What we do: Some of our team like to work evenings, late nights or early mornings at the weekends… Some expressly don’t. We run pretty much round the clock, so we’ll work with you when it suits you, and not when it doesn’t. Tell us what hours you work and we’ll respect the fact that outside of those you’re off limits.


Boring or difficult work

We know not every project is going to be a non-stop thrill ride, but if more of your work than not is boring – or intensely difficult – it’s because it’s not tailored to your interests – or skillset.


What we do: We get to know you, find out your interests and strengths and try to make sure that we’re only giving you work that is going to suit you. The feeling of ‘flow’ comes from doing work that you find interesting and meaningful where it’s challenging you but not enough to make you want to give up. that’s what we aim for.


Losing out to freelance sites

There has been much coverage recently about freelance platforms that are taking increasing cuts of freelancers pay or making them ‘pay to get paid’. We won’t mention any offenders here, but the brokerage commission model that so many of these sites use creates an incentive to such bad behaviour. It also encourages less discerning buyers on the sites to drop their prices and let freelancers fight over the crumbs.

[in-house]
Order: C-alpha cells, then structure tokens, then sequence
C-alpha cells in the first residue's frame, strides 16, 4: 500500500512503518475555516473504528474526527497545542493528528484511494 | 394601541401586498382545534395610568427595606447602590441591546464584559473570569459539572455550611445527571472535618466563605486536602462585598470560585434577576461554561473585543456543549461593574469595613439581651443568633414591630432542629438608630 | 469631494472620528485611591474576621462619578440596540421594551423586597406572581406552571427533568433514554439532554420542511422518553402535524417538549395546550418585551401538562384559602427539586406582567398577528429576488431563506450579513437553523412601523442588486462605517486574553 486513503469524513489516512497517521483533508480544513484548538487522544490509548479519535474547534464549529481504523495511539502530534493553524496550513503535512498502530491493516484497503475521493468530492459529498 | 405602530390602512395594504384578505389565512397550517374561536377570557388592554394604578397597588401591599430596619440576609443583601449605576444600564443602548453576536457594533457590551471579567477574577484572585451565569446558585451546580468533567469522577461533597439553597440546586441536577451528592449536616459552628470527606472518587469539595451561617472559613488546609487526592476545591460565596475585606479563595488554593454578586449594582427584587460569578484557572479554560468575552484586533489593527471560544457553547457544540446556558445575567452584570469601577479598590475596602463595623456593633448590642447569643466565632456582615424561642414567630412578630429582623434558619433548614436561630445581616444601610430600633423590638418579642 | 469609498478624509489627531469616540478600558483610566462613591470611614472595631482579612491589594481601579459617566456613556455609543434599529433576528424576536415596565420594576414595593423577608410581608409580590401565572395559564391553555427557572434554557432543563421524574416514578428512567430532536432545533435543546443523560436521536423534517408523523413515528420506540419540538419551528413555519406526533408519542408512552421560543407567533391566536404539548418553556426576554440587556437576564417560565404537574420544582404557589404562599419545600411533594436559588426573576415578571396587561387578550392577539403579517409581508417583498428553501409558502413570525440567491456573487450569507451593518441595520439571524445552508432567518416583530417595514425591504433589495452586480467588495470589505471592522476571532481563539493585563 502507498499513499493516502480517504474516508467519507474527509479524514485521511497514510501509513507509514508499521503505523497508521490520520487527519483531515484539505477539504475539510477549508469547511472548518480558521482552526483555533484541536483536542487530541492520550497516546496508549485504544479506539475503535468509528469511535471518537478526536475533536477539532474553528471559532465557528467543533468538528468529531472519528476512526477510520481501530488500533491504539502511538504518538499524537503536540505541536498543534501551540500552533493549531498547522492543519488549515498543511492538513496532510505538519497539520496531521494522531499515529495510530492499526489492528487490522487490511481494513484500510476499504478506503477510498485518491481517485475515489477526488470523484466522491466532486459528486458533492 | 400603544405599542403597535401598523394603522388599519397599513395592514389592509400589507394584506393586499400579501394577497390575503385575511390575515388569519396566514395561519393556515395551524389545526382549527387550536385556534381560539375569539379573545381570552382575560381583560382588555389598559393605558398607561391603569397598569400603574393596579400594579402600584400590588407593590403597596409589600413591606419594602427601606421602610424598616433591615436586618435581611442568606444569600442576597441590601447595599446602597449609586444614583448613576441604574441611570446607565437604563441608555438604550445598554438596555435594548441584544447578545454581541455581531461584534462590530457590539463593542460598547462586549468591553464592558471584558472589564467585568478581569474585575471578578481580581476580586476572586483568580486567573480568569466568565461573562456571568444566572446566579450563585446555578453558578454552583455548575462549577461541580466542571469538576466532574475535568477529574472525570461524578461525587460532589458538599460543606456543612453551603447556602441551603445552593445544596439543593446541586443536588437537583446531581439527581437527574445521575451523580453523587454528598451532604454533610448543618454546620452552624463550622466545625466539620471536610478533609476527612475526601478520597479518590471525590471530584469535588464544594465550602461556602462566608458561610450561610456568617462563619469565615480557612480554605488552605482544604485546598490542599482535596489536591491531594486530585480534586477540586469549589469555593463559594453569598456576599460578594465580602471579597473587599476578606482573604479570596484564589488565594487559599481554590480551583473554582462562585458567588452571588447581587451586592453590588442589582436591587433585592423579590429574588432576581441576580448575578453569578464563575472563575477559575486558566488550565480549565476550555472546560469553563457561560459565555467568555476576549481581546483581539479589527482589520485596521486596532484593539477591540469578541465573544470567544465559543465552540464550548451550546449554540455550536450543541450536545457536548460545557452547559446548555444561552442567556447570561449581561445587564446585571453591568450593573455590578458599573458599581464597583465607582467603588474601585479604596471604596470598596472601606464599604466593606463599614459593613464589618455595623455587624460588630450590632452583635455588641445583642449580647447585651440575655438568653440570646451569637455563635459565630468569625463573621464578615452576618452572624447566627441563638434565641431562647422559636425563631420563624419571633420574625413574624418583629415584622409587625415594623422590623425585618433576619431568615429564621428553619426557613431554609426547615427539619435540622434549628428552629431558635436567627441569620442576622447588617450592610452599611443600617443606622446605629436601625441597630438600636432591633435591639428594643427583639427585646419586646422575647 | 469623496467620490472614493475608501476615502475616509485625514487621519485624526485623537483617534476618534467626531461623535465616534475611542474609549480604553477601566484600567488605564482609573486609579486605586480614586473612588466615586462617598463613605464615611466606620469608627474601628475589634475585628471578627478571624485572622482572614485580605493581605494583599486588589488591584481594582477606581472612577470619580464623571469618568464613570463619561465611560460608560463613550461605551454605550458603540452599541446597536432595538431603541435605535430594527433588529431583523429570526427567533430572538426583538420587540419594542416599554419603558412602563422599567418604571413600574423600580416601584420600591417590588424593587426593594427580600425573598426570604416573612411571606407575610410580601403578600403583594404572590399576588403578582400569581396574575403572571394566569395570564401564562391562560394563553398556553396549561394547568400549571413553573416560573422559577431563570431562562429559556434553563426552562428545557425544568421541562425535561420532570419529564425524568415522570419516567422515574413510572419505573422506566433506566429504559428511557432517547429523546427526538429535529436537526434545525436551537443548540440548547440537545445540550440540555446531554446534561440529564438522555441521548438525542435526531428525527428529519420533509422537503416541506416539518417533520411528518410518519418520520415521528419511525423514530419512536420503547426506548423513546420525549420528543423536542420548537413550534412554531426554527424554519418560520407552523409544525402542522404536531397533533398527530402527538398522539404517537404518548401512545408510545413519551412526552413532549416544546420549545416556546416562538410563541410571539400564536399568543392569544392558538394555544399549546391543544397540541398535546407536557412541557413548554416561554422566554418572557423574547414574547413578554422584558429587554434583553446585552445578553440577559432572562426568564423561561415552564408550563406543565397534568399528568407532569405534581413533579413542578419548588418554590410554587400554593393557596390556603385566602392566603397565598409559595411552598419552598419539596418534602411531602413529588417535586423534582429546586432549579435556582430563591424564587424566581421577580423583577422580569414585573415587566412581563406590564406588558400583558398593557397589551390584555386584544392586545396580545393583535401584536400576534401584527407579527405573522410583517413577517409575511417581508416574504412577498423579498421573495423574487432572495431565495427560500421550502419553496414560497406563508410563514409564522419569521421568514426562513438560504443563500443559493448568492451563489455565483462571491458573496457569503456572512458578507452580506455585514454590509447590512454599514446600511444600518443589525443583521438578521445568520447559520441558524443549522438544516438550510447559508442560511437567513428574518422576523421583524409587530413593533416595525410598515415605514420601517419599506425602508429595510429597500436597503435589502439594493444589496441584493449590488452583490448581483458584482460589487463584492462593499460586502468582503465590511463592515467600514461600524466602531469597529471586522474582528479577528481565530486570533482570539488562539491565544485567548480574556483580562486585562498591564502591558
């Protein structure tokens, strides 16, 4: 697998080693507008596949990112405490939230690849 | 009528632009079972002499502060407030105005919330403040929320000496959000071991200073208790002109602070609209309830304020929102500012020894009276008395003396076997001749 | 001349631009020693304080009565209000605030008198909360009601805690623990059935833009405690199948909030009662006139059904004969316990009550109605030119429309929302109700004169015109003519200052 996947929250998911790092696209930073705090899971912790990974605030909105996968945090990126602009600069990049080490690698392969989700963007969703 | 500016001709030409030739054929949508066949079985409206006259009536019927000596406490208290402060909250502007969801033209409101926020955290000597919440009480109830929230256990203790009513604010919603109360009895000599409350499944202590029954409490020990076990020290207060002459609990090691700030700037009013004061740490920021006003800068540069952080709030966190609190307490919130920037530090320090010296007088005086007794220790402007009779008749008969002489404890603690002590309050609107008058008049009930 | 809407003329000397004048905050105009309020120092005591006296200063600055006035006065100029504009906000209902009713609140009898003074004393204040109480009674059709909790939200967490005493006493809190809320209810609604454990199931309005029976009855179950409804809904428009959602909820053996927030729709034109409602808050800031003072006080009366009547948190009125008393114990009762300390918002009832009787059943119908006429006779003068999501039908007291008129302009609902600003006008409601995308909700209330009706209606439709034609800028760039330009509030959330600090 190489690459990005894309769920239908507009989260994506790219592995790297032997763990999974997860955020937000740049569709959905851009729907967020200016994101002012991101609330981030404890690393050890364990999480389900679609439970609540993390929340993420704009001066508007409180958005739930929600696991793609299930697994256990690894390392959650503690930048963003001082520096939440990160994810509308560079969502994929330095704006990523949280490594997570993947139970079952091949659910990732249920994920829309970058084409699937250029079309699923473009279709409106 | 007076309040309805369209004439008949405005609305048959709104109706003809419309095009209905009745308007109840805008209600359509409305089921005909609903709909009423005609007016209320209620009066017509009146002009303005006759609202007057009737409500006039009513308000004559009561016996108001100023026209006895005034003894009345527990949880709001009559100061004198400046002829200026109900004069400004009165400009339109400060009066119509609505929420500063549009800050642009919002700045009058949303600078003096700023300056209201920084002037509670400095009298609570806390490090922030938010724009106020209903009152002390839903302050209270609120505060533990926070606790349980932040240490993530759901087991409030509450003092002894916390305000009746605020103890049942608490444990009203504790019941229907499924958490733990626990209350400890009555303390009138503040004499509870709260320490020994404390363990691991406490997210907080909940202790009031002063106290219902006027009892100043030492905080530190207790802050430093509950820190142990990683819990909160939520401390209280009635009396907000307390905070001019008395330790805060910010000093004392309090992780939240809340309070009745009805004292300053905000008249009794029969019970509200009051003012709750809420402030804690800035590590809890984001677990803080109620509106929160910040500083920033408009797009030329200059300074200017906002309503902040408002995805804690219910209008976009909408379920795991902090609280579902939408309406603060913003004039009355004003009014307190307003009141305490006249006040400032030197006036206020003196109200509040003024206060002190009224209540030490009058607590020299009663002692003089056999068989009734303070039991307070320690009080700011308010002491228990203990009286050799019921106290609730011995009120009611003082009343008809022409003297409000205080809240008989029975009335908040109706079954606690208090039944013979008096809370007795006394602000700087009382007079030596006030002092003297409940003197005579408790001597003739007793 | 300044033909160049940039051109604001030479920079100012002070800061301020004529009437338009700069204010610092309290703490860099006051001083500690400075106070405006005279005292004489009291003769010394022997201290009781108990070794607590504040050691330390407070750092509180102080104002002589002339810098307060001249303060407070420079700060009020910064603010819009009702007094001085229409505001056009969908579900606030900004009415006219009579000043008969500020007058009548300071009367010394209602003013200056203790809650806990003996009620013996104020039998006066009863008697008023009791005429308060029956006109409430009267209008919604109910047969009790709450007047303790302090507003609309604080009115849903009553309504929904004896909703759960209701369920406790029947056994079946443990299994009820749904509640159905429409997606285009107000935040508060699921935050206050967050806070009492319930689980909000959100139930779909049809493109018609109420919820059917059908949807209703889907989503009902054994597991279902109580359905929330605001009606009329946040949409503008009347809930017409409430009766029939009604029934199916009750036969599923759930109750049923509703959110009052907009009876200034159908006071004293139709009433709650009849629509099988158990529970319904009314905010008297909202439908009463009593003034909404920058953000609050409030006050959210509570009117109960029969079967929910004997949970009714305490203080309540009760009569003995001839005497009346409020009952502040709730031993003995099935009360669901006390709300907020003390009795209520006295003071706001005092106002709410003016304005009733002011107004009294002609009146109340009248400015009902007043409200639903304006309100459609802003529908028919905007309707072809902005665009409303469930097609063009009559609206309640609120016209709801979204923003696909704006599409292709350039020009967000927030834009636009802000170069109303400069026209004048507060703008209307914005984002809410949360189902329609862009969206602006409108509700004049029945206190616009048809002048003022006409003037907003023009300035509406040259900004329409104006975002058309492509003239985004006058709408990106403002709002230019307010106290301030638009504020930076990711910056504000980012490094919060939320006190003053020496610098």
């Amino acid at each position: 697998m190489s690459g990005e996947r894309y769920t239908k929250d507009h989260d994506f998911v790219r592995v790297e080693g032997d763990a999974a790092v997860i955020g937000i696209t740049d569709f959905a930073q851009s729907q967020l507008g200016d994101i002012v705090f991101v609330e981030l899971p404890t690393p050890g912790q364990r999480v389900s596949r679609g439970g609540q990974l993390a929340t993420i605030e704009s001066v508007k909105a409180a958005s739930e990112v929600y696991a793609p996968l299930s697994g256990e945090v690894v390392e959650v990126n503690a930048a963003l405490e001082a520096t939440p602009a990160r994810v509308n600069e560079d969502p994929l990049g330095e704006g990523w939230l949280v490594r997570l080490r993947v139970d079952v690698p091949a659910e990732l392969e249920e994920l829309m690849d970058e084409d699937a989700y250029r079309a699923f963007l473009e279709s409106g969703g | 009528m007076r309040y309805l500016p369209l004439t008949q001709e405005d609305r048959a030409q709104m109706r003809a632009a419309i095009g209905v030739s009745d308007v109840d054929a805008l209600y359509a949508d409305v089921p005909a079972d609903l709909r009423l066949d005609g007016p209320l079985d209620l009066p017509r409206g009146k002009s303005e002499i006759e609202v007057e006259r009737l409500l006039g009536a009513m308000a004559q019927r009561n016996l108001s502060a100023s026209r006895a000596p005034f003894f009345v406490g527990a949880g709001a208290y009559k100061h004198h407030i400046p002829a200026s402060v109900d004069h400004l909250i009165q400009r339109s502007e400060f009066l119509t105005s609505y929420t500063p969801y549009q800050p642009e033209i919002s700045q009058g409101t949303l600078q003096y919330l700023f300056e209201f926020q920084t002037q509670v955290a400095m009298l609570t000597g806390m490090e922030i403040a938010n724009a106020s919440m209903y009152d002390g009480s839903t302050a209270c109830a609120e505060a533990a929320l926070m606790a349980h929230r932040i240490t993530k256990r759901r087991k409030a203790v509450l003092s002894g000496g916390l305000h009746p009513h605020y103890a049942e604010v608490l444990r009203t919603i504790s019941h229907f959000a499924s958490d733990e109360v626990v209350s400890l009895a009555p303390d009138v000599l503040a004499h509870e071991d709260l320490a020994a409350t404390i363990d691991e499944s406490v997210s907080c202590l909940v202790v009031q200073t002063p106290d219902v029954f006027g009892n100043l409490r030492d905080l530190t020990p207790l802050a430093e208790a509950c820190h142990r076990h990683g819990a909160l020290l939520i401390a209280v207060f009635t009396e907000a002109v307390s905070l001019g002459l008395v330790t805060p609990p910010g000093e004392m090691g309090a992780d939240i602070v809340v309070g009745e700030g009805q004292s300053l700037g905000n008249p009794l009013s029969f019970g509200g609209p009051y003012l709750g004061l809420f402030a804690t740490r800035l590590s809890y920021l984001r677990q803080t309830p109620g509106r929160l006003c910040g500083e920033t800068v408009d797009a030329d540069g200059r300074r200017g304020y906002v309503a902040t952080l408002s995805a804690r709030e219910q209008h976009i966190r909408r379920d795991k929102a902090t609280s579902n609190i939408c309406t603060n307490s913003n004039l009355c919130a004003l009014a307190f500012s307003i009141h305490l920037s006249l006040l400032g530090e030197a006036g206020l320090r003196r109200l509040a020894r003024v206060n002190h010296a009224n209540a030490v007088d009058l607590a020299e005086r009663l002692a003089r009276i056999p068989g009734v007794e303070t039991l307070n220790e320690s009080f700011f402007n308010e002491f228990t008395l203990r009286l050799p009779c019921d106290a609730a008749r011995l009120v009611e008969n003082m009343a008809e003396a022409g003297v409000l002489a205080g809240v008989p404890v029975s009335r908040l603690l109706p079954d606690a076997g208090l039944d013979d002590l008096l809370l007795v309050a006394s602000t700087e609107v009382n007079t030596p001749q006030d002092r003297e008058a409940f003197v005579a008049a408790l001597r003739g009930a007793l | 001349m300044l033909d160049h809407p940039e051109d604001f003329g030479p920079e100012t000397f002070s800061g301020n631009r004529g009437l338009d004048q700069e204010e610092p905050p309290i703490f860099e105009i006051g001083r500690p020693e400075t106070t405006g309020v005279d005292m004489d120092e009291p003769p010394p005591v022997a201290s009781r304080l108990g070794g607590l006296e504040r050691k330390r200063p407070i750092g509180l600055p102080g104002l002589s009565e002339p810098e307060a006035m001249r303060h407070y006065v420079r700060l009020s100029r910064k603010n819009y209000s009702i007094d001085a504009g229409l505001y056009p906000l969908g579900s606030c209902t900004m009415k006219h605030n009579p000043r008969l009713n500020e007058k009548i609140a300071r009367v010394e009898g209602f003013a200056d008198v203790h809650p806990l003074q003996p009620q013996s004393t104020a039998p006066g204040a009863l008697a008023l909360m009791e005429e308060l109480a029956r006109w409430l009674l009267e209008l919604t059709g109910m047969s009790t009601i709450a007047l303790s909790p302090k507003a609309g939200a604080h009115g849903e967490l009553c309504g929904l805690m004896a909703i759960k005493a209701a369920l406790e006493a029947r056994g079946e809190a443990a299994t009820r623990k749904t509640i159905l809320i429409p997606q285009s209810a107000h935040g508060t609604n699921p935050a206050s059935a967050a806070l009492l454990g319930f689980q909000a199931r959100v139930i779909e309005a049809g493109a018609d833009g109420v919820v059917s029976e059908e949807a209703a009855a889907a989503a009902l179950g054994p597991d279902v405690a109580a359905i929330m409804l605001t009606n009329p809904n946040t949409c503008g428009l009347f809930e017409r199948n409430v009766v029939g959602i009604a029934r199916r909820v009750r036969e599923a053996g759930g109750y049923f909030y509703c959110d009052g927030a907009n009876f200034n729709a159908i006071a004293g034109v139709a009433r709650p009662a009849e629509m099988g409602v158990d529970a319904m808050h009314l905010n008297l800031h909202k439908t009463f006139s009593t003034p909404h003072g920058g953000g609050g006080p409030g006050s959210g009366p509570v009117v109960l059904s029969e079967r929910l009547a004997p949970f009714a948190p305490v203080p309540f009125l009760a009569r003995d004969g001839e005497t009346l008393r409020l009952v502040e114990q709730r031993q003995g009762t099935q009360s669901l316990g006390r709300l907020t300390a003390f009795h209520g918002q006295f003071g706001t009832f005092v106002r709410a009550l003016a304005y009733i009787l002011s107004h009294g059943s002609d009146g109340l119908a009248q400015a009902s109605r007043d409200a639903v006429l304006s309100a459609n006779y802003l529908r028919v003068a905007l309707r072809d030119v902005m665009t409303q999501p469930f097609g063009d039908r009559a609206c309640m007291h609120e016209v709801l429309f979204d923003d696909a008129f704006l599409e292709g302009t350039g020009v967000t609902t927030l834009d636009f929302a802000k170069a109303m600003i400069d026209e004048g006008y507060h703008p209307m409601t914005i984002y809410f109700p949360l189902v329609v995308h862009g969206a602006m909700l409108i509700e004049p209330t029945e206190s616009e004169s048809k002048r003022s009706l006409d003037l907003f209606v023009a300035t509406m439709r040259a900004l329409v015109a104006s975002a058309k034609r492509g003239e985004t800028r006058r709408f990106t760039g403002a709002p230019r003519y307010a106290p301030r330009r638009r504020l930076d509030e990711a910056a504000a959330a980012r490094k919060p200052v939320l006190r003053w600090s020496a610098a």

What we do: We pay standard rates for the work we commission – you’ll always get the same rate and you’ll always get every penny. Because we standardise rates we’re incentivised to give the work to the most suitable – not the cheapest – person.


Late payments

We saved the best one for last. We’ve not come across a freelancer yet who didn’t have a story about a nightmare client that kept them waiting weeks or months, jumping through absurd administrative hoops just to get paid for finished work. Employees would never be expected to put up with such treatment and nor should freelancers


What we do: We pay you when you finish the work. Not 60 days from the last day of the month in which you submitted the invoice, actually when you finish the work. When we commission the work we put your pay in our stripe account with your name on it. When you finish, we check a box and it lands in your account.